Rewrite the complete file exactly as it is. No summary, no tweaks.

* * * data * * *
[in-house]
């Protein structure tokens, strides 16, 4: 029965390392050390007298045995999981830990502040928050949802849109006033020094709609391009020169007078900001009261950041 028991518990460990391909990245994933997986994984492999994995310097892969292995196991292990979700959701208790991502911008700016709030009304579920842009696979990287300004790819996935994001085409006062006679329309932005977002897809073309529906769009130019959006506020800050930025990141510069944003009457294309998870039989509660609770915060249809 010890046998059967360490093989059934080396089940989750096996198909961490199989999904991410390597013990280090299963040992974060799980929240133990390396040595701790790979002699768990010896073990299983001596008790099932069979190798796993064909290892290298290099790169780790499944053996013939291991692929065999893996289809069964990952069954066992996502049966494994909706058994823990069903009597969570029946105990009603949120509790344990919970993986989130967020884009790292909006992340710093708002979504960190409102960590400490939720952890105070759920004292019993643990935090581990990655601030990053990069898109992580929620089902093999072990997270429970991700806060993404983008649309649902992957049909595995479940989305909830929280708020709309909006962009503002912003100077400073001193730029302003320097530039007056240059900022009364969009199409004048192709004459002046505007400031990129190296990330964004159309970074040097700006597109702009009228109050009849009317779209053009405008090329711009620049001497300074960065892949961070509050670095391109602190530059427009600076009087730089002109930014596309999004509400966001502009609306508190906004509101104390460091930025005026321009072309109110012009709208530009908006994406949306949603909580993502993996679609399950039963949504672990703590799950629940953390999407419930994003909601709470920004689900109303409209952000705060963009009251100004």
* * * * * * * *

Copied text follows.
[in-house]
């Protein structure tokens, strides 16, 4: 029965390392050390007298045995999981830990502040928050949802849109006033020094709609391009020169007078900001009261950041 028991518990460990391909990245994933997986994984492999994995310097892969292995196991292990979700959701208790991502911008700016709030009304579920842009696979990287300004790819996935994001085409006062006679329309932005977002897809073309529906769009130019959006506020800050930025990141510069944003009457294309998870039989509660609770915060249809 010890046998059967360490093989059934080396089940989750096996198909961490199989999904991410390597013990280090299963040992974060799980929240133990390396040595701790790979002699768990010896073990299983001596008790099932069979190798796993064909290892290298290099790169780790499944053996013939291991692929065999893996289809069964990952069954066992996502049966494994909706058994823990069903009597969570029946105990009603949120509790344990919970993986989130967020884009790292909006992340710093708002979504960190409102960590400490939720952890105070759920004292019993643990935090581990990655601030990053990069898109992580929620089902093999072990997270429970991700806060993404983008649309649902992957049909595995479940989305909830929280708020709309909006962009503002912003100077400073001193730029302003320097530039007056240059900022009364969009199409004048192709004459002046505007400031990129190296990330964004159309970074040097700006597109702009009228109050009849009317779209053009405008090329711009620049001497300074960065892949961070509050670095391109602190530059427009600076009087730089002109930014596309999004509400966001502009609306508190906004509101104390460091930025005026321009072309109110012009709208530009908006994406949306949603909580993502993996679609399950039963949504672990703590799950629940953390999407419930994003909601709470920004689900109303409209952000705060963009009251100004």